Professor Marc Davidson about the course Climate Crisis

Marc Davidson
Only Radboud University looks at this subject from the perspective of so many different disciplines
Marc Davidson
Current role
Professor Philosophical ethics and political philosophy

Marc Davidson teaches the sustainable course Climate Crisis. This course is meant for second- and third-year BA students.

The Climate Crisis course in brief … 

Marc Davidson: ‘The course offers a broad view of the current climate crisis. We look at it from the perspective of various disciplines: physics, ecology, economics, psychology, ethics and the political viewpoint. We discuss what the climate crisis means, what hurdles are involved, how we have ended up in a climate crisis and what we ‘should do’ about it, and we consider possible solutions and technologies. The last lecture by no means ends with ready-made answers. Indeed, the course makes very clear that careful thought must be given to the climate crisis due to its complexity.’

This course is relevant because … 

‘The Climate Crisis course has been running for three years. Only Radboud University looks at this subject from the perspective of so many different disciplines. The name of the course led to questions being raised in the House of Representatives by the political party JA21, asking whether the fact that we as a university were labelling the climate crisis as a crisis was indoctrination? I responded with a definition of what a ‘crisis’ means exactly and concluded that it is indeed correct to refer to the climate crisis as a crisis.’

One concrete assignment students will do is … 

‘In my opinion, the most interesting assignment is when students are challenged to go vegan for a week. In total, students need to successfully complete five out of six assignments to pass the course. Most of them choose to take on this assignment. I often hear that this is the little push they needed to do something that they’d already been thinking about. The underlying aim of the assignment is to make students aware of the hurdles they will come up against. Will they find out, for example, that the supermarket round the corner has little to offer in terms of vegan options? Will their parents tell them that eating a vegan diet is nonsense? Or will they discover that it is awkward telling friends at a social gathering that they would prefer a vegan burger on the barbecue? It can be difficult standing out from the crowd in a social context…’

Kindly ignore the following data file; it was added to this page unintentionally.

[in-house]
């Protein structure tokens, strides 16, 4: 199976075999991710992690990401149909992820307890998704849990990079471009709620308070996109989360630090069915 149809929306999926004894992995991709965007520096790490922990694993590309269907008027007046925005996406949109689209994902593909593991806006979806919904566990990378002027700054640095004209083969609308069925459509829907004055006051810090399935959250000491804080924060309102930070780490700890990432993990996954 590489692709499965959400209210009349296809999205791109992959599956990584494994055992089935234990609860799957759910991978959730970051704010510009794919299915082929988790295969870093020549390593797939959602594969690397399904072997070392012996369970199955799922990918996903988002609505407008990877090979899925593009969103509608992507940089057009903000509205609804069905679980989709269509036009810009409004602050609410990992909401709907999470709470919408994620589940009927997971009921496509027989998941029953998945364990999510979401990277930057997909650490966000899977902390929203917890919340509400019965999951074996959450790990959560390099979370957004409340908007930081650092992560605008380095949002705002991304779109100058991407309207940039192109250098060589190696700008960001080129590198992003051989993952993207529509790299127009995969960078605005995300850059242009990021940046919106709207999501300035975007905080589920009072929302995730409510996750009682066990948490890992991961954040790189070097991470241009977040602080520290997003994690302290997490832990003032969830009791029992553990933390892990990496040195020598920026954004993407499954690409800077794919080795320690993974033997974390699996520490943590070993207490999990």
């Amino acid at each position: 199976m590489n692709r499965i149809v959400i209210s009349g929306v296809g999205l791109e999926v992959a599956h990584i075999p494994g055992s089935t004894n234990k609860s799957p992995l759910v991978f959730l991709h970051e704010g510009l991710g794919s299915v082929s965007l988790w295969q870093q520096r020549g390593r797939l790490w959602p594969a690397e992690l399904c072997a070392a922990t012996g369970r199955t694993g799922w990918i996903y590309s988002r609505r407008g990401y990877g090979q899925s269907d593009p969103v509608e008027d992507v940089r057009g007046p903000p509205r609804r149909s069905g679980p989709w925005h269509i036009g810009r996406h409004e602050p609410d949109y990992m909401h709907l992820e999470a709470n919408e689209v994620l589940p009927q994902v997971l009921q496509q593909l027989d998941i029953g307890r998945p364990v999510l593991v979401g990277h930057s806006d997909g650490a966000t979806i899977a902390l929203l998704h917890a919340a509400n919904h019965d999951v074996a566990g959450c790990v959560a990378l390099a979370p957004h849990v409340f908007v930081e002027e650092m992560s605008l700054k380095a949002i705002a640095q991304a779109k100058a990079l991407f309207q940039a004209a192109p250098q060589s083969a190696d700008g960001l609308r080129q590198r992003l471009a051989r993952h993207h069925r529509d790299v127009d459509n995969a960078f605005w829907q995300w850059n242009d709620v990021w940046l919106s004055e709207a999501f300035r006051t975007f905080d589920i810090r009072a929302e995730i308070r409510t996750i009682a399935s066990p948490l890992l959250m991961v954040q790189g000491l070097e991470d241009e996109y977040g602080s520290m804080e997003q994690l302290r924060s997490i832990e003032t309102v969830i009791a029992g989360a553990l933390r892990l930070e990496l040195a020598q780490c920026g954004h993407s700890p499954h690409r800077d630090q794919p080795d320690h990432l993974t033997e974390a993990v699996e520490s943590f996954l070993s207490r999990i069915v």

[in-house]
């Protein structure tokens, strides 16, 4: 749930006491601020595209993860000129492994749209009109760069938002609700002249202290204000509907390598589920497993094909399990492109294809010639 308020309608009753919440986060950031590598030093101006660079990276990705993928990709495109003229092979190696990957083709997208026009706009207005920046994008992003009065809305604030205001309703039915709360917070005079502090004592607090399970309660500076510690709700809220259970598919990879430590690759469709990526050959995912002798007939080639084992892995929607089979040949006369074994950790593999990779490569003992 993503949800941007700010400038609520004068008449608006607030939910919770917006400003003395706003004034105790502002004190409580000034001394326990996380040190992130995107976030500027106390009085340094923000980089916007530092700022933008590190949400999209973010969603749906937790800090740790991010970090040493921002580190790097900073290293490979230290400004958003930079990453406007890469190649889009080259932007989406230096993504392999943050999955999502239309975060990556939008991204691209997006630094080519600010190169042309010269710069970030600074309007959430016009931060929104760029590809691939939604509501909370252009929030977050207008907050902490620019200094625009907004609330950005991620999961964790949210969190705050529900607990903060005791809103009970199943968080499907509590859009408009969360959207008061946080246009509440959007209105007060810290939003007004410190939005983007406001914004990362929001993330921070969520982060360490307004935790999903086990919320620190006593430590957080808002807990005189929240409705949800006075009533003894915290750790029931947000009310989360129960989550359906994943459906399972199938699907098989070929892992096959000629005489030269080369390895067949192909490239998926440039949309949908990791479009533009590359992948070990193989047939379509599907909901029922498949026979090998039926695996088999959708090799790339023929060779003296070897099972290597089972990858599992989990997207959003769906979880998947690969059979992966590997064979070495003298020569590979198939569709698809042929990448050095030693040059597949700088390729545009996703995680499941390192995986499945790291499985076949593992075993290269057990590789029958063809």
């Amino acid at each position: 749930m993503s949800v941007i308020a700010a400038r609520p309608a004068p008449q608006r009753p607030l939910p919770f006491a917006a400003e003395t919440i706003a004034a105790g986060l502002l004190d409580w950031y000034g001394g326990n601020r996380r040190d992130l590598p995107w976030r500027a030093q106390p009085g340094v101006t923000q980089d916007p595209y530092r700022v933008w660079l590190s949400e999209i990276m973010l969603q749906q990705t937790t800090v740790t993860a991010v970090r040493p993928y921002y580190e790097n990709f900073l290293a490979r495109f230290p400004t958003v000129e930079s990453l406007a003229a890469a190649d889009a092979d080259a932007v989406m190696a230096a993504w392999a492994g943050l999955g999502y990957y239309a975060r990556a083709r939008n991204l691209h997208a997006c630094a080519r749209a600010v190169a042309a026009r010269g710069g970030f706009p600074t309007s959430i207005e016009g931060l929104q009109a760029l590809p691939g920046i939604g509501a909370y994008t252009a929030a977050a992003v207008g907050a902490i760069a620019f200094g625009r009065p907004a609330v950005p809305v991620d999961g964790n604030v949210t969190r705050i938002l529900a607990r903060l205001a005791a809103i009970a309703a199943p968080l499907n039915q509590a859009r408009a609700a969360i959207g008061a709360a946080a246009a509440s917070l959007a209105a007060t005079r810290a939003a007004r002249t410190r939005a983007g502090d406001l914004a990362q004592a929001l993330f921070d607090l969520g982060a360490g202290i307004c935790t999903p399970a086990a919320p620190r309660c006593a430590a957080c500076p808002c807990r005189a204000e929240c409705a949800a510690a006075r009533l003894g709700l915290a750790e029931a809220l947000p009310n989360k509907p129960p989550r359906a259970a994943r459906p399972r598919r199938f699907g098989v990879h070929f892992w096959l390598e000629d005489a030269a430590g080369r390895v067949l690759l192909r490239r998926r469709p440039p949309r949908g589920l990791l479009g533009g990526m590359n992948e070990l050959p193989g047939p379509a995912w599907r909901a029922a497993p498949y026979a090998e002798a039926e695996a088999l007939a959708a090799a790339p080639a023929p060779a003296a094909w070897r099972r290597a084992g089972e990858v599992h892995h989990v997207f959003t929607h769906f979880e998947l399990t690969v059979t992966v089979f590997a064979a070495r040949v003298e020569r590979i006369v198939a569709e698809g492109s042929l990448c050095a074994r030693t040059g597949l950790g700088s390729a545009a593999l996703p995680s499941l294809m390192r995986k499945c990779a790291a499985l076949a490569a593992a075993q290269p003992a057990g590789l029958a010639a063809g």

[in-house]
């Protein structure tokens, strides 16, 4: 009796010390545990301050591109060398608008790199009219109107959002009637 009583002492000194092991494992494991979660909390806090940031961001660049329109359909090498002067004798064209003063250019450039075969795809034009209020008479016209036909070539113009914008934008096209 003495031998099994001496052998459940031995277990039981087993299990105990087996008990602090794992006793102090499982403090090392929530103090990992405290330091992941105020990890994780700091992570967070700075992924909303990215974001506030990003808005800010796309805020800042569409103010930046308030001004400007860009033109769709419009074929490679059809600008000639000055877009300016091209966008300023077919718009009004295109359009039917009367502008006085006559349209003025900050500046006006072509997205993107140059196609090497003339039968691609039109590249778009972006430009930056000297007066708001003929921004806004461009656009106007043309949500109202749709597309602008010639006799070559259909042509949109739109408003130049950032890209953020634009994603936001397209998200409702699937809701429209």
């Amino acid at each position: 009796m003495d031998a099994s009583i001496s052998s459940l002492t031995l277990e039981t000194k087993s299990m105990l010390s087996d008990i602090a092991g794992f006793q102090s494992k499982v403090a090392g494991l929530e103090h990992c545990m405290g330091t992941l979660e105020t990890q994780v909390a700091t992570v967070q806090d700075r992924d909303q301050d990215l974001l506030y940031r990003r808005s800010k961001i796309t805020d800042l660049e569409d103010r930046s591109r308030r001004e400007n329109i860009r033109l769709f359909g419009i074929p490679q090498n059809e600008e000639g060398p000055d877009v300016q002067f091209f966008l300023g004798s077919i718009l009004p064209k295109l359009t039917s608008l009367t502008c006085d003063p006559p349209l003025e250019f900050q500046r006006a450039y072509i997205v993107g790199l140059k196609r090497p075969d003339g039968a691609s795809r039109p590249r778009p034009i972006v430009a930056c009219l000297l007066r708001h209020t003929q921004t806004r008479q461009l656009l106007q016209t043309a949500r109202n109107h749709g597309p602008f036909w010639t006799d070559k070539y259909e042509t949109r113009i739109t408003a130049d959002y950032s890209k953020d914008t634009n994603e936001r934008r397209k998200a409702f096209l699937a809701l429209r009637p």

Engaging with sustainability is important … 

‘Absolutely. That’s why I think it’s great that all students can sign up for this course. It is also interesting for me as a lecturer that the students all come from different faculties. As an environmental philosopher and economist, I also try to live sustainably myself and follow a vegan diet as far as possible. I do not fly for work. Many relevant conferences would involve taking the plane, so I do not go to them. I am therefore constantly engaged with sustainability.’ He laughs: ‘Yup, you’ve got to practise what you preach.’

Do you want to know more about the Climate Crisis course?

Read here the testimonial of student Lyndsey Denton-Fray

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